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|Fall of a Nation|
In a land with no Name.
What had the spirits planned? For his life to pan out is such a reckless manner. To find himself in a carriage suspended in the awkward, tiny grey zone between the stratos and troposphere. Had men been invented to fly, he was sure they would have had wings. He was a firm believer that there should be a limit to the ability of a bender, and that it was most wise not to venture into the unknowns and distant patches of space only inhabited by spirits. Had the carriage been just, say on the ground he would have been far more comfortable, better yet, had the carriage supported a fuel tank and provided parachutes in case of an unforeseen technological malfunction, then there would be solace. As it was, he was trapped in the company and positive reassurance of 4 republican monks, manipulating currents of air to maneuver his wooden steed.
"Metal is too dangerous," said the monk. "We don't want any of Kuvira's men ambushing us, actually, the men of Zaofu are no better. None of them can be trusted, chivalry is dead and all that we have now is scheming leaders and politics."
"You don't like politics?"
"Men should be free to travel where they want, whenever they want. Who gives us the right to partition land and erect unnatural boundaries...although, of course, it is not my place to say so," he replied.
They were moving forward, fast. The carriage was exposed to the torrents and gusts, the air grew colder and it was all he could do to fight back the nausea and the physical impulses provoked by the aggressive whistling of a tearing sky. The fear he learnt from being able to touch the crepuscular rays would never be forgotten, it was sprinkled with gasps of pure euphoria. The aged man of neat short hair and fiery red eyes heaved in deep breaths and turned to the faceless men that sat opposite from him, seemingly unaffected.
"Your masks are quite intimidating, why don't you remove them, and let me see your face?"
The plain masked men did not reply. They never did reply, even to the temptations of sweet faced, voluptuous women. As of a personal note, the neat man quite approved of the last whorehouse. He preferred the term entertainers, entertainers who were dedicated to the art of passion. It was a good attempt, he was sure the men would remove their masks, instead they made passionate, silent love, while the women could barely bite back their sinful moans. The one with the most unusual cufflink was most proficient, he had heard that this one did not even need to pay.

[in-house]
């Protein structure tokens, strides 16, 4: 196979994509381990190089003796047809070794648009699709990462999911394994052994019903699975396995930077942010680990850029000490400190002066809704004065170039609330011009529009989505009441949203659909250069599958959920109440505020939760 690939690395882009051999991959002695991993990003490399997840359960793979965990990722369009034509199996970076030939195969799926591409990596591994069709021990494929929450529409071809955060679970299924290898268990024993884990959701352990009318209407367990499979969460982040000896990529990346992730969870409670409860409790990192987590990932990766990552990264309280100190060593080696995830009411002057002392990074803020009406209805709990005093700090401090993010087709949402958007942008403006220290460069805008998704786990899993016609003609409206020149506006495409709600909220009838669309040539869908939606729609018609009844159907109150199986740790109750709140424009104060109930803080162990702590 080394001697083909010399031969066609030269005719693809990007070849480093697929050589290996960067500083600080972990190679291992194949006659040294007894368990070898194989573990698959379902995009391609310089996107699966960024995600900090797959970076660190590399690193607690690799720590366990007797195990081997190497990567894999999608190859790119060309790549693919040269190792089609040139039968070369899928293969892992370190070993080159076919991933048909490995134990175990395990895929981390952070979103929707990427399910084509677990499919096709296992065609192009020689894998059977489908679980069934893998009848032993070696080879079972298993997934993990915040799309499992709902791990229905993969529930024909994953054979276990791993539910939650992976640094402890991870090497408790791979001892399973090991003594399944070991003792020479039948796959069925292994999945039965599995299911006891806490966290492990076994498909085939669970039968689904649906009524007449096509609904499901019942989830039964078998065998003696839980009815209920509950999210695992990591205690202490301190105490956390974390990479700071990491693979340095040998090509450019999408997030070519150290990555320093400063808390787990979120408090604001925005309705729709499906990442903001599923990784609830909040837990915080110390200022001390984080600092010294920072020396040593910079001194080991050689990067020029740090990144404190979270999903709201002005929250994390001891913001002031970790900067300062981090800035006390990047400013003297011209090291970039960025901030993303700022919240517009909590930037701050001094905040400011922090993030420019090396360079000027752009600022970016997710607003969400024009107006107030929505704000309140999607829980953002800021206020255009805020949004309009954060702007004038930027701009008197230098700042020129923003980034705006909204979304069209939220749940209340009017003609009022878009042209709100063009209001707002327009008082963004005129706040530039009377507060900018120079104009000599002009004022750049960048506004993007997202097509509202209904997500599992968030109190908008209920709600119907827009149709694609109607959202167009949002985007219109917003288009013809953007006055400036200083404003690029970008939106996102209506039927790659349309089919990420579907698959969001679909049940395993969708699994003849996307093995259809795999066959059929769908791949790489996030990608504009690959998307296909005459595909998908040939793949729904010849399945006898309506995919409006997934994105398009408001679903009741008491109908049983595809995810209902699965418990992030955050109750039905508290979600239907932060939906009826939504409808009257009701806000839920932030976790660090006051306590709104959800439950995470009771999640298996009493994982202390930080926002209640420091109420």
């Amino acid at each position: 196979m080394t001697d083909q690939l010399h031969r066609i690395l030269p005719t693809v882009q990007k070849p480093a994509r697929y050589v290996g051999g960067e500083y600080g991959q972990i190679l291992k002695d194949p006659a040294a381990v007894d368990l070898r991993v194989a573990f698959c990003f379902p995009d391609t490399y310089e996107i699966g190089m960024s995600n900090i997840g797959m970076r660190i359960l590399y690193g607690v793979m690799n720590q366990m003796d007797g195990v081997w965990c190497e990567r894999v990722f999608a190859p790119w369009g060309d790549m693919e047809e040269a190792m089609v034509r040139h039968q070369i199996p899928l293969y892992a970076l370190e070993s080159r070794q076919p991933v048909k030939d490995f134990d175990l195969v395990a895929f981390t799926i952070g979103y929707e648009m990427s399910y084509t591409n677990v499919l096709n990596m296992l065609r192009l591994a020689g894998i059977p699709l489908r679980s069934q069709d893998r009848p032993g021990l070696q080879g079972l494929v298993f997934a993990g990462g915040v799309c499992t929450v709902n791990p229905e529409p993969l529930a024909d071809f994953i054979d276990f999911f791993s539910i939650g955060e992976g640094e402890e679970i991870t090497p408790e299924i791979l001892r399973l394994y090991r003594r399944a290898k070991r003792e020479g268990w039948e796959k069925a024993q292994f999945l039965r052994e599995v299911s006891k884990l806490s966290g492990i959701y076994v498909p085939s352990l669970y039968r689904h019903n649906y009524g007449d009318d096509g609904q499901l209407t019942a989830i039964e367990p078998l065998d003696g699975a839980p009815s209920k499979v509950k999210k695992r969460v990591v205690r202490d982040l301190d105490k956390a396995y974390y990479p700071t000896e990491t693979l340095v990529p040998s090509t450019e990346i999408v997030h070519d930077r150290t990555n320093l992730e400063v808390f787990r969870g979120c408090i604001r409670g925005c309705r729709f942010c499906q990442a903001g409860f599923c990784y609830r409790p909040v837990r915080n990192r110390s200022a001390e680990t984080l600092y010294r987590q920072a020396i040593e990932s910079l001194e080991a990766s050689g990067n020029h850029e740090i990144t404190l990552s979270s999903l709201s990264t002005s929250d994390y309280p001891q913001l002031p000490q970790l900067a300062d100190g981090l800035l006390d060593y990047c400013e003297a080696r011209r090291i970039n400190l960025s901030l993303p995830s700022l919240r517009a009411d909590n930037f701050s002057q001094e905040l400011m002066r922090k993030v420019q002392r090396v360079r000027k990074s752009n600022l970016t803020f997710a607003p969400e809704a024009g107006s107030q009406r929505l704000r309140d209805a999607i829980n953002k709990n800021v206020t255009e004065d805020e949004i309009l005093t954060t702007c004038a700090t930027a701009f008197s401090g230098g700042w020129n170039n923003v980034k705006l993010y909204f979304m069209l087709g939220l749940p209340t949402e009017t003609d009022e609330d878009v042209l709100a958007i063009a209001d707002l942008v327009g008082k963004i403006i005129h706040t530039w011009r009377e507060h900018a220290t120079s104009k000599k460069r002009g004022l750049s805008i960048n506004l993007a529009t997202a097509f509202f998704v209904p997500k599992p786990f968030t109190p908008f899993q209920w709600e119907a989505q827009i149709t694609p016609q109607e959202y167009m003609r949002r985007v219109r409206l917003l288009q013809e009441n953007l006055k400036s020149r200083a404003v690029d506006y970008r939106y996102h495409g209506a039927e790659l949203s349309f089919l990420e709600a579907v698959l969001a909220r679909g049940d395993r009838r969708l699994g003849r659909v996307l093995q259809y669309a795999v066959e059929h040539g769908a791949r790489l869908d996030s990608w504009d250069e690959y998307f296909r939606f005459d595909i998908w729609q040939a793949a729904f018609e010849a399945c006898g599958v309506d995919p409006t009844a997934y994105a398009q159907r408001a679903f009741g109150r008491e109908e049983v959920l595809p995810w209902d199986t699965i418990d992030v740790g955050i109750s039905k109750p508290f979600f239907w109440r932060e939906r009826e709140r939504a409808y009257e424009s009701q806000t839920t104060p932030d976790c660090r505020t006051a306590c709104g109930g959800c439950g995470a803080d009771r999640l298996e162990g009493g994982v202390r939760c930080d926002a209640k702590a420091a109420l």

"Did you enjoy our last venture?"
Still there was no reply.
"What do you say? We turn back? We won't see another cat house in Ba Sing Se, I hear the Dai Li have retaken their seat of power, so the indulgence of pleasures of the flesh has probably become quite the extraordinary feat. Quite conservative they are...you see..."
The man gave up and instead paid attention to the prismatic clouds, weaving in and out of the blue sky like a maidens fingers, interlocked in a passionate hold. Of the things he missed the most, it was passion. He left that behind when he was requested to move to this land of no name, and etch the glory of the Fire Nation into the scrolls of the Earth Nation, as a friend and close ally.
The chaos below
The need to heave became dangerously frequent. Obtaining oxygen in high pressure was an arduous task, and not one he was used to.
"Why are we so high up?" He demanded to know. From the gusts he heard the memories of a far gone voice, from which monk he no idea. It made no difference, they all looked the same to him.
"Safety. It is dangerous below, if were fly in the line of fire, we may be hit."
"I want to see what I'm dealing with. Besides, there is no use for safety, if I die on this bloody carriage."
"Very well. As you wish, My Lord," said another unrecognizable ghost of a whisper.
At least there was flattery to fill the void of love. It was temporary yes, but pleasured him nonetheless. The carriage jolted, and gently began gliding down into the lower atmospheres. The vast spread of green were coming into focus, becoming larger and more terrifying. The yellows and reds and oranges were coming into view, some natural like the distant gold of the gargantuan desert, and some unnatural, like the blacks of fading smoke, and the distant embers of an ongoing conflict. He knew there was conflict, but he was not expecting the throbbing scar that was the Earth Kingdom. And he wondered, was this what it looked like when Sozin's Comet had engulfed the heavens, and his son unleashed hell.